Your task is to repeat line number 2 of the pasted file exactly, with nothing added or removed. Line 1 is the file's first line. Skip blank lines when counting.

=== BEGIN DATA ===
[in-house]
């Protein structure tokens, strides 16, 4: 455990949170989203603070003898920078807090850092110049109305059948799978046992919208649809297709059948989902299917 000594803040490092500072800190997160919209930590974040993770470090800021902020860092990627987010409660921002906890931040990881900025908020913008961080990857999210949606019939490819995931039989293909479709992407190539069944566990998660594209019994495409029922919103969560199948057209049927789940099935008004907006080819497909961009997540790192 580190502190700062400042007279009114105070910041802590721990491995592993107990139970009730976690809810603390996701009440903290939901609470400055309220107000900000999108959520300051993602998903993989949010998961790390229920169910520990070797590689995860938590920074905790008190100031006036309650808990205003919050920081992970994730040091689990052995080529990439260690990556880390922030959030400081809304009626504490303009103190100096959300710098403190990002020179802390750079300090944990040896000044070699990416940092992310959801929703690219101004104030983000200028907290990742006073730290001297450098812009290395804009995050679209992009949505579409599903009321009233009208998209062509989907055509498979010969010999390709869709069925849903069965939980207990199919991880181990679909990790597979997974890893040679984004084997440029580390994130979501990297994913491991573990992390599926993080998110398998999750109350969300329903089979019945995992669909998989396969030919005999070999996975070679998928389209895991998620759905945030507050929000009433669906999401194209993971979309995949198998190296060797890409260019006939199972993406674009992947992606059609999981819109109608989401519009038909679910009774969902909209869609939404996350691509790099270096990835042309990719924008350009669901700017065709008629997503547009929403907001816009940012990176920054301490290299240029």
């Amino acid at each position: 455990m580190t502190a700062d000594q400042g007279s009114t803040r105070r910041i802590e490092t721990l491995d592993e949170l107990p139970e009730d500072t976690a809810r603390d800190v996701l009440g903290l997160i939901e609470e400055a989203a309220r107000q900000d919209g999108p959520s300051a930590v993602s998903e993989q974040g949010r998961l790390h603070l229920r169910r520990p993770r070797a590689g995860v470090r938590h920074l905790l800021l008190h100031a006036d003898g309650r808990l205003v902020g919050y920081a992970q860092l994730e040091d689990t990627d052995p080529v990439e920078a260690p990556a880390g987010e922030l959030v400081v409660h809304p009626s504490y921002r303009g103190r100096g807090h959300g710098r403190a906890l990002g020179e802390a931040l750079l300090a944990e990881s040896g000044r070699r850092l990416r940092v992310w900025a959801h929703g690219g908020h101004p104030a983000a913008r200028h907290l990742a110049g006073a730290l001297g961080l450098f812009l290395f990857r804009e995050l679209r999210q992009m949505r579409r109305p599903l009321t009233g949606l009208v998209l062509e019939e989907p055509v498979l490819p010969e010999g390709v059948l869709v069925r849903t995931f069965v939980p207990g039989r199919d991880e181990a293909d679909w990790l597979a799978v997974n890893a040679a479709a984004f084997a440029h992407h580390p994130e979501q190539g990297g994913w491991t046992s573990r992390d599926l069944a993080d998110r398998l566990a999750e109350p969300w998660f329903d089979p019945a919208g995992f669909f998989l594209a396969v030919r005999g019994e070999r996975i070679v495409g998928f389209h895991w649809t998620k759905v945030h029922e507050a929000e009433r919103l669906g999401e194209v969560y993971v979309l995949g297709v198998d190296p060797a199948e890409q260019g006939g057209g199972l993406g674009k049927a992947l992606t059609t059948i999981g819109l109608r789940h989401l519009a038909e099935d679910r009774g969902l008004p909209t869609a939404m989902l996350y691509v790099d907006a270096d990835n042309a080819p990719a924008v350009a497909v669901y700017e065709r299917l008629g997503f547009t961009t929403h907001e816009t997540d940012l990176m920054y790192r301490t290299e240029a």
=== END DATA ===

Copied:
């Protein structure tokens, strides 16, 4: 455990949170989203603070003898920078807090850092110049109305059948799978046992919208649809297709059948989902299917 000594803040490092500072800190997160919209930590974040993770470090800021902020860092990627987010409660921002906890931040990881900025908020913008961080990857999210949606019939490819995931039989293909479709992407190539069944566990998660594209019994495409029922919103969560199948057209049927789940099935008004907006080819497909961009997540790192 580190502190700062400042007279009114105070910041802590721990491995592993107990139970009730976690809810603390996701009440903290939901609470400055309220107000900000999108959520300051993602998903993989949010998961790390229920169910520990070797590689995860938590920074905790008190100031006036309650808990205003919050920081992970994730040091689990052995080529990439260690990556880390922030959030400081809304009626504490303009103190100096959300710098403190990002020179802390750079300090944990040896000044070699990416940092992310959801929703690219101004104030983000200028907290990742006073730290001297450098812009290395804009995050679209992009949505579409599903009321009233009208998209062509989907055509498979010969010999390709869709069925849903069965939980207990199919991880181990679909990790597979997974890893040679984004084997440029580390994130979501990297994913491991573990992390599926993080998110398998999750109350969300329903089979019945995992669909998989396969030919005999070999996975070679998928389209895991998620759905945030507050929000009433669906999401194209993971979309995949198998190296060797890409260019006939199972993406674009992947992606059609999981819109109608989401519009038909679910009774969902909209869609939404996350691509790099270096990835042309990719924008350009669901700017065709008629997503547009929403907001816009940012990176920054301490290299240029």